Estimated reading time 3 minutes 3 Min

Macron says French pension changes in force by year-end

French President Emmanuel Macron says pension reforms are necessary and will enter into force by the end of the year.

March 23, 2023
23 March 2023

French President Emmanuel Macron says a deeply unpopular new law that raises the retirement age is necessary and will enter into force by the end of the year.

Saying he had “no regrets,” he however added that he wanted to improve a fraught relationship with labour unions and involve them more in future reforms, on topics including retraining for those in painful jobs.

“Do you think I enjoy doing this (pension) reform? No,” Macron said in an interview with TF1 and France 2 TV. 

“But there are not a hundred ways to balance the accounts… this reform is necessary.”

Until the government pushed the pension bill through without a vote, the protests against a bill extending the retirement age by two years to 64 had gathered huge, peaceful crowds in rallies organised by unions.

But since the government’s decision to skip a vote in parliament last week, spontaneous protests in Paris and elsewhere have resulted in rubbish bins and barricades being set ablaze every night amid scuffles with police.

Protesters on Wednesday also blocked train stations in the southern cities of Nice and Toulouse.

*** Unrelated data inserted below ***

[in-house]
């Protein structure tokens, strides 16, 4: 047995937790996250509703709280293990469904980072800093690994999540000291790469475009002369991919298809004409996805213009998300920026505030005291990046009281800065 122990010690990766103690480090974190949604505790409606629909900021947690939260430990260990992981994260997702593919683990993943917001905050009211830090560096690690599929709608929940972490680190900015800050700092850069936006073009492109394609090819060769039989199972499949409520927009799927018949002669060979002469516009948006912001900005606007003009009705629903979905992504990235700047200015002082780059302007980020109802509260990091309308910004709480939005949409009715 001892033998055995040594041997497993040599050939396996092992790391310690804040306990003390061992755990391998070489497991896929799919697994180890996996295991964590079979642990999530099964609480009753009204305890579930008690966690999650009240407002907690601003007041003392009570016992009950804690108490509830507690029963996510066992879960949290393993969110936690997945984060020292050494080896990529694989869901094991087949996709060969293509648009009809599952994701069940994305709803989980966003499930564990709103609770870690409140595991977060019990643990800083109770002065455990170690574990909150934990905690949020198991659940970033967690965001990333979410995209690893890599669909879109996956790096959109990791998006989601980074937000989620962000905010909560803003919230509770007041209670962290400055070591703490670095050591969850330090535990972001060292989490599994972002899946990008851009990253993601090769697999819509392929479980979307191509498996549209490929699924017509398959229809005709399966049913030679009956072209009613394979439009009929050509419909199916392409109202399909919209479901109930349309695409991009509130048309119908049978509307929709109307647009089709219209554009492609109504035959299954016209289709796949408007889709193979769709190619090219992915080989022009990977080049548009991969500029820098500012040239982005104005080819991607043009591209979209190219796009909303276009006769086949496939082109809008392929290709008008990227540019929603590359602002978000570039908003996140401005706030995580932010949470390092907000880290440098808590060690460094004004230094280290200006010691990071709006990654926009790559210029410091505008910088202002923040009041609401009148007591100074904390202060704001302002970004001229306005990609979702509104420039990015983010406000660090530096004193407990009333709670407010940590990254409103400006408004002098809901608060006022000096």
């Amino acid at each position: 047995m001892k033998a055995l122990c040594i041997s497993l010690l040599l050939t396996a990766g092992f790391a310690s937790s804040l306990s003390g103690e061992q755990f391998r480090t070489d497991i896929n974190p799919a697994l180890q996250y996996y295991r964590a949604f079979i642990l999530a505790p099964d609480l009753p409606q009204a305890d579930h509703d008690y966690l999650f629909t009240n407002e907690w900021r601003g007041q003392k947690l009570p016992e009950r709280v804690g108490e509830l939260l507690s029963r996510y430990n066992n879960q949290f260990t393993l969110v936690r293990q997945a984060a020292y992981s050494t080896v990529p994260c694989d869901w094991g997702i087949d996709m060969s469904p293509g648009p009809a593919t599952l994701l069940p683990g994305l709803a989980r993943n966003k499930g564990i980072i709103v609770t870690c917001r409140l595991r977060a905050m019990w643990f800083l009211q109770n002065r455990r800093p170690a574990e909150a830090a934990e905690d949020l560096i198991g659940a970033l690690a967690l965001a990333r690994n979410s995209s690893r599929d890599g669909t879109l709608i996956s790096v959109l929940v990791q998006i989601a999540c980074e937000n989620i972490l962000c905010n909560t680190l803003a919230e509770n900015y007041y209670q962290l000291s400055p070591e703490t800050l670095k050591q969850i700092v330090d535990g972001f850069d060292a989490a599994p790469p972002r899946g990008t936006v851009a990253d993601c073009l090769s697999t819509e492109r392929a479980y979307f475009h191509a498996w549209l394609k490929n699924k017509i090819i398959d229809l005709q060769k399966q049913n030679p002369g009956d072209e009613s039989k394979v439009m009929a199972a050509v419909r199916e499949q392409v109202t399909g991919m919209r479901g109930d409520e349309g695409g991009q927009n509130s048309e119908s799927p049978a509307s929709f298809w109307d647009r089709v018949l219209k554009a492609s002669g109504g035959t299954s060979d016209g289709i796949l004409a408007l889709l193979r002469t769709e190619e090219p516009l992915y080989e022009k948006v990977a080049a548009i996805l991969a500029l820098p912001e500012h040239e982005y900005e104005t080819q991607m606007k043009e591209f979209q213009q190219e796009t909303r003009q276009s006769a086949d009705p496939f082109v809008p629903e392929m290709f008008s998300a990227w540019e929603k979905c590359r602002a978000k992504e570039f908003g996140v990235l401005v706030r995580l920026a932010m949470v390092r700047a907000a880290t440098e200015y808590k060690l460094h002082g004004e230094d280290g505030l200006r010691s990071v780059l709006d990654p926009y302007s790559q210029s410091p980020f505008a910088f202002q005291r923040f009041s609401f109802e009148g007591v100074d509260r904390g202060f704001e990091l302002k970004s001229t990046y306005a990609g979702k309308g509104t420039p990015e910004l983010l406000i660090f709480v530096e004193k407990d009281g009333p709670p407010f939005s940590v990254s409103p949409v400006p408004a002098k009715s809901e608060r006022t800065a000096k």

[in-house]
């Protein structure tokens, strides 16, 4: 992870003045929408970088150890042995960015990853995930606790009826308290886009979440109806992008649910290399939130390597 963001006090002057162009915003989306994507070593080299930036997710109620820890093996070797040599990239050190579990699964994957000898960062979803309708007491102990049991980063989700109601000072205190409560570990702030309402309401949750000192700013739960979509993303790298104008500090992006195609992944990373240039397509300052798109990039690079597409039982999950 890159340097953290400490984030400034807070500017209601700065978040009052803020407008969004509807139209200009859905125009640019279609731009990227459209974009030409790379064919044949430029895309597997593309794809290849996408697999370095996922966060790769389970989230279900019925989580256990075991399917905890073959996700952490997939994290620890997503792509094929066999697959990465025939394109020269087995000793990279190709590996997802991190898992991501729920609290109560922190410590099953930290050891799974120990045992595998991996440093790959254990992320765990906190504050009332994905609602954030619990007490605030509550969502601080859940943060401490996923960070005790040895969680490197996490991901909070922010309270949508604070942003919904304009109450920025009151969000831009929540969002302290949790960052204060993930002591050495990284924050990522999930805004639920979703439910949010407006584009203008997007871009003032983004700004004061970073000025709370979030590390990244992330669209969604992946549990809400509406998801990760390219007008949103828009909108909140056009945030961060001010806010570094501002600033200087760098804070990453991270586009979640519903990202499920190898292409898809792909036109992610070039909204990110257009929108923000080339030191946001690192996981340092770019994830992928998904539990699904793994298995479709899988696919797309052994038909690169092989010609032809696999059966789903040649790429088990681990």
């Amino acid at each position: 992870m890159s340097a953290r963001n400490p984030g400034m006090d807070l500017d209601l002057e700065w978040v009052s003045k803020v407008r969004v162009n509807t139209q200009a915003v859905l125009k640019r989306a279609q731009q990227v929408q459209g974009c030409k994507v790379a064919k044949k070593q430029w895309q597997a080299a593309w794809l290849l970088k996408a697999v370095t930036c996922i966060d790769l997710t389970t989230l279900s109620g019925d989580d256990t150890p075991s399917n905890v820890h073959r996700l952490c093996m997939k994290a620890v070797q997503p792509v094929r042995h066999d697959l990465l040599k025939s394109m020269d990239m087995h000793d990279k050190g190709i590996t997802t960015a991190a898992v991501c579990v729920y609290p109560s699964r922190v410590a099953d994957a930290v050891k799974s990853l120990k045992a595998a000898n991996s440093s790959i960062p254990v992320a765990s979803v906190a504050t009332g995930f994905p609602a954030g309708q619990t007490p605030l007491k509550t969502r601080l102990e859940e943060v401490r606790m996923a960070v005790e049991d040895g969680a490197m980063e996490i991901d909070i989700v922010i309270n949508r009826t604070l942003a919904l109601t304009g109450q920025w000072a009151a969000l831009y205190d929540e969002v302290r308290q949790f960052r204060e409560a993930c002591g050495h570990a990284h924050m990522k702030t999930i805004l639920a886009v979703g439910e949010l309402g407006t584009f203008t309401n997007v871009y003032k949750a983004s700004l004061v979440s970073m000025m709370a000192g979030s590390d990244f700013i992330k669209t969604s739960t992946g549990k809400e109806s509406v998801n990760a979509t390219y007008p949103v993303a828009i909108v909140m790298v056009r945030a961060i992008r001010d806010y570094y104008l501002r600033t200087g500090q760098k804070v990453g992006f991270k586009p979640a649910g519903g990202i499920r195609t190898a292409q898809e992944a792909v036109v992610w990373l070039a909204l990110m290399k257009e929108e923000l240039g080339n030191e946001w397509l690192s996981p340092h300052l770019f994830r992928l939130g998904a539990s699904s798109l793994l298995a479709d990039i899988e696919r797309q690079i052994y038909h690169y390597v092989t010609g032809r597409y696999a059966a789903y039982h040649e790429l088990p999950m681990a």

This, alongside with rolling strikes that affect oil depots, public transport and rubbish collection, represent the most serious challenge to the president’s authority since the “Yellow Vest” revolt four years ago.

Labour unions have announced another day of strikes and demonstrations on Thursday.

“We don’t want this law and we’ll fight until it is withdrawn,” pensioner Jacques Borensztejn said at a rally on Tuesday in Paris.

Macron said what he called “extreme violence” was not acceptable, while he respected the right to peaceful protests.

“We’ll make sure a life that is as normal as possible can resume in the face of the few that block things,” he said.

Neither a government reshuffle nor snap elections are on the cards but rather an attempt to regain the initiative with measures to better involve citizens and unions in decision-making, political leaders in Macron’s camp have said.

While the opposition has called for Macron to fire his prime minister Elisabeth Borne, who has been at the forefront of the pension reform, Macron backed her in the interview and said that he had tasked her with further widening the majority.

Macron’s camp lost its majority in the lower house of parliament in elections last year.

“She (Borne) has my trust to lead this government team” and build a legislative program to have “fewer laws, shorter, clearer texts” and “continue to widen this majority as much as it can”.

Polls show a wide majority of the public is opposed to the pension legislation as well as the government’s decision to push the bill through parliament last week without a vote.

But Macron said he would stand firm.

“Between the short-term polls and the general interest of the country, I choose the general interest…. we will not tolerate any misbehaviour,” he said.

“We have no right to standstill or immobility,” he said. 

More in Top Stories